Songs like Heavy Water and The Comedian are essentially controlled freak-outs about the world we’re living in currently, and that anxiety has definitely intensified since I’ve had kids. You start thinking about what kind of world you’re going to leave them, and at times it can seem pretty bleak. Though I’m happy for the world that it gets to have them in it. They love everyone and everything, and that gives me hope.
What’s ahead for you in 2019?
We’ve got shows coming up and are booking more. And I’m writing a lot. I’m sure a lot of stuff will happen this year that I can’t predict or plan for. So I guess we’ll figure that out as it comes.
Gilead by Marilyn Robinson. Probably the book I recommend more than any other one. It’s a stunning meditation on fatherhood, forgiveness, faith, and doubt. I needed it when I found it and it’s the book I’m most likely to reread in the future. It also falls into what’s becoming my favorite genre of fiction that I call “old man reflecting on his life”.
Tenth of December by George Saunders. One of the best collections of short fiction that I’ve ever read. It’s funny and tragic and masterfully crafted. The title story and Semplica-Girl Diaries are highlights, but the entire things is gold.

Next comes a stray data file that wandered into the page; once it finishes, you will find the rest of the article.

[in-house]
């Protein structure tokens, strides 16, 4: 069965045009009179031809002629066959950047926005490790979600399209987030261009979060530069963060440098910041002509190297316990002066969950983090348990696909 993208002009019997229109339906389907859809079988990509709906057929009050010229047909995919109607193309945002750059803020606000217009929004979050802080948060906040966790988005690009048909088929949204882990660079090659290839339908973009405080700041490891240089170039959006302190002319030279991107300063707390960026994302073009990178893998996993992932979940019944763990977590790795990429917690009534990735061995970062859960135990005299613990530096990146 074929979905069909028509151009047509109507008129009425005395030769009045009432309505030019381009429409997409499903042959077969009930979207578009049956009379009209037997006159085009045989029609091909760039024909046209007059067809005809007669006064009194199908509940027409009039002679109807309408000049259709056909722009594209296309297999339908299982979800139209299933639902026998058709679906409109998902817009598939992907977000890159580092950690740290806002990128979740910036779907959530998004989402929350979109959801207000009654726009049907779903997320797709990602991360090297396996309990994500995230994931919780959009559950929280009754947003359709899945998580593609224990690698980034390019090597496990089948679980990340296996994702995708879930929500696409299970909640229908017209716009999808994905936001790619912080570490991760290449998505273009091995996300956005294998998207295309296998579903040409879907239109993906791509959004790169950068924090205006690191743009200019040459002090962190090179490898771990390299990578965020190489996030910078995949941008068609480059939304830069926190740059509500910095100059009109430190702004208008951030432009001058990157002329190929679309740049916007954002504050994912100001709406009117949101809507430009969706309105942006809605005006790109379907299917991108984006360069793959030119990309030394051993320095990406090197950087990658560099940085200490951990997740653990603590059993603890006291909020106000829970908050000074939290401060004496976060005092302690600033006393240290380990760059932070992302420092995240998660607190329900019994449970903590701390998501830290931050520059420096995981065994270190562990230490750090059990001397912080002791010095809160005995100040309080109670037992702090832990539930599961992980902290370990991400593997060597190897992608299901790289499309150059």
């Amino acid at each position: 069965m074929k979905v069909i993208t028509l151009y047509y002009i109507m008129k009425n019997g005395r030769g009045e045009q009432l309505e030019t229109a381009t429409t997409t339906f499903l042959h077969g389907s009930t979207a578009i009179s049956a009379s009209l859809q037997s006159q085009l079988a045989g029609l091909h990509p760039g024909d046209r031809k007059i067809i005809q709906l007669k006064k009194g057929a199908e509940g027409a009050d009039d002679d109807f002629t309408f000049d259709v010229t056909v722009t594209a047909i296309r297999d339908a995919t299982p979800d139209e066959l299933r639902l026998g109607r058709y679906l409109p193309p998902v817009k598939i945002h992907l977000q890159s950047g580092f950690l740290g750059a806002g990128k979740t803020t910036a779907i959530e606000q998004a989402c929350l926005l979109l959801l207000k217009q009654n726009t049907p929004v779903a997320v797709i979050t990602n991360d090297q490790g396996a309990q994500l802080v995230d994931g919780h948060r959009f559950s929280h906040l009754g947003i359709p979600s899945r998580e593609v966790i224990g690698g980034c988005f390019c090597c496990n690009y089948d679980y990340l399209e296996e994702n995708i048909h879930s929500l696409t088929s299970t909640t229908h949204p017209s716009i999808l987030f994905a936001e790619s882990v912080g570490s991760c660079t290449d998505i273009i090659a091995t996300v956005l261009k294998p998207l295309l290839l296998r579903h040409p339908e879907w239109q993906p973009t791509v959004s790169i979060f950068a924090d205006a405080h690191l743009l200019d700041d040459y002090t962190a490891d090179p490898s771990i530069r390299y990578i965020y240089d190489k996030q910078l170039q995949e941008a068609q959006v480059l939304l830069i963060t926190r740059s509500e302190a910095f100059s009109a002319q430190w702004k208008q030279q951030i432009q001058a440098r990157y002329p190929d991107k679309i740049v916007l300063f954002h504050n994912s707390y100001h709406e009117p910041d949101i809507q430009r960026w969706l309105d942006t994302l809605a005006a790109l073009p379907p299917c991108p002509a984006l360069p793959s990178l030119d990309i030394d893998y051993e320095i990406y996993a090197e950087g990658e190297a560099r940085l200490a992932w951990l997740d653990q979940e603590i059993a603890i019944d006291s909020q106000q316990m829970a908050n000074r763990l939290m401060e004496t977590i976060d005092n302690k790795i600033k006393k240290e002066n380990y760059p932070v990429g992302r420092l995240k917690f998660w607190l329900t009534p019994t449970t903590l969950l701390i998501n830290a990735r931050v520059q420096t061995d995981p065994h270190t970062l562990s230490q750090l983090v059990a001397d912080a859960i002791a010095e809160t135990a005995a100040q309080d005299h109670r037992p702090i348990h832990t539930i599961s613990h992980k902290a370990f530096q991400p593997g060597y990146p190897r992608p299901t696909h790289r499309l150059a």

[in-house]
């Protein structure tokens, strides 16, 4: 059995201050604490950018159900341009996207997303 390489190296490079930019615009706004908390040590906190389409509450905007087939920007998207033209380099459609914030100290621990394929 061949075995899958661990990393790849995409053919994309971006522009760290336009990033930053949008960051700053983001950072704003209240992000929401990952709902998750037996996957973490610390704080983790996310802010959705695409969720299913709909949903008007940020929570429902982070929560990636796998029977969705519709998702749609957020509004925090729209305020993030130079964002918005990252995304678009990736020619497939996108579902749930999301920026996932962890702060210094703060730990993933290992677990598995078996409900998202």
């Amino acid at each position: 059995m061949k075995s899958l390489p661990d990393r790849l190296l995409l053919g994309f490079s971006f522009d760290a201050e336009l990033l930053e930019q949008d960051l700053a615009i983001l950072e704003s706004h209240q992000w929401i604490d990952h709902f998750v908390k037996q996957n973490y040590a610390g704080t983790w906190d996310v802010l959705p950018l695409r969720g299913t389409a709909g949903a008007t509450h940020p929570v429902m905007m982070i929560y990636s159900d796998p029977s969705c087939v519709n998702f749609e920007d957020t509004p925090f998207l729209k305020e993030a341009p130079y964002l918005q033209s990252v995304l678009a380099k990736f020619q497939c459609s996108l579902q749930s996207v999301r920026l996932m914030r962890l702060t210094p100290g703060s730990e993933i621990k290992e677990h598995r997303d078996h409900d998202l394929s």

Till We Have Faces by C.S. Lewis. Lewis’ final novel and a bit of an anomaly if you are familiar with his usual fare. It’s a retelling of the myth of Cupid and Psyche and it’s super
Rear Window (dir. Alfred Hitchcock). It’s amazing what Hitchcock pulled off having the entire film set inside a single apartment. Suspenseful and super fun. Plus you get Jimmy Stewart and Grace Kelly. Have some friends over and watch it together. With snacks.
Take Shelter (dir. Jeff Nichols). This is maybe the best depiction of the anxiety of these times. What do you do when you think you see the end of the world on its way, but might also be going crazy? The storm’s coming, but at least Jeff Nichols and his protagonist portrayed by the great Michael Shannon see it too.